People with dementia often experience problems with eating and drinking. Not eating and drinking enough when you have dementia can lead to fatigue and higher risks of falls. Dehydration can make the symptoms of dementia worse, increasing confusion and the risk of infection and delirium.
Eating with dementia: Poor appetite, cognitive impairment and poor coordination can all cause the person with dementia to have problems eating. This could lead them to avoid mealtimes. If the person is struggling at mealtimes following some of the tips below may help.
- If the person struggles to use a knife and fork cut up the food into manageable amounts.
- Let the person eat where they feel most comfortable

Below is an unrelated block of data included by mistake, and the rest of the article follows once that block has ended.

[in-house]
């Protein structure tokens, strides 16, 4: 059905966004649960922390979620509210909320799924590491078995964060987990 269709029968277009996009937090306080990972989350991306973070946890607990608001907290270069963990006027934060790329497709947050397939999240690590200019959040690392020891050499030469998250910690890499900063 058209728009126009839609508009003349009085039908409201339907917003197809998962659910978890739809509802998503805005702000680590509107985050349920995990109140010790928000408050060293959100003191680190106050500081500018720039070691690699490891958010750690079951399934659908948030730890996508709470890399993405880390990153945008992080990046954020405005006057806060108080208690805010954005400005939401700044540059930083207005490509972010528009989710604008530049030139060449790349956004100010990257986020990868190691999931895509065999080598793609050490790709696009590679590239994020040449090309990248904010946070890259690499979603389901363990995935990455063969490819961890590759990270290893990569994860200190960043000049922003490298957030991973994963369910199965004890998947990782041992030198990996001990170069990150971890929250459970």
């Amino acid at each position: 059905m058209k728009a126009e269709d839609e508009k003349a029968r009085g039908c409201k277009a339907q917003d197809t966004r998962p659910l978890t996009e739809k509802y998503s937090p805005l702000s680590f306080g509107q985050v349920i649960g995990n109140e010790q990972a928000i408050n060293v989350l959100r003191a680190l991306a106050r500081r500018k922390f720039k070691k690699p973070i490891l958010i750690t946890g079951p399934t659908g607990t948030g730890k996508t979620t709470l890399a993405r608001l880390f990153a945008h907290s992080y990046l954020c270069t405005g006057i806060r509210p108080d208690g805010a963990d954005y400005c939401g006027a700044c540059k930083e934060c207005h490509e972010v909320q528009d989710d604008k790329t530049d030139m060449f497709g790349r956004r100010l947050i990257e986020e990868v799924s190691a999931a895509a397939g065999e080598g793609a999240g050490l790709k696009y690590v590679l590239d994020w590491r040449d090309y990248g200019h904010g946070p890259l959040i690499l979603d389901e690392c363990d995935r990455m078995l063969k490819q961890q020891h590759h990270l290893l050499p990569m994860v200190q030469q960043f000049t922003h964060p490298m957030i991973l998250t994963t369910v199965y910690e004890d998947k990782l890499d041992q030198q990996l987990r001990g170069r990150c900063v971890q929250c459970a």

- Use coloured plates to make food noticeable. The colours of the food, plate and table should contrast. Avoiding patterned plates is important
- Do not rush meal times, let them go at their own pace
- Check the person still likes the food. Tastes change and it may be that they no longer like the food they have always ate
- Switch off background noise to minimise distraction
Drinking with dementia: Encourage a person with dementia to drink more by:
- Offering the person a choice of drink both hot and cold
- Describing what the drink is and where it is
- Placing cold liquids in clear glasses in the line of sight so the person can see where it is
- Placing hot drinks in appropriate cups that are not too heavy and are easy to hold to avoid spillage
Remember, just placing a drink in front of a person with dementia doesn’t mean they will drink it.
Although eating and drinking difficulties are common in a person with dementia, each person is different and should be helped in a way suitable for them.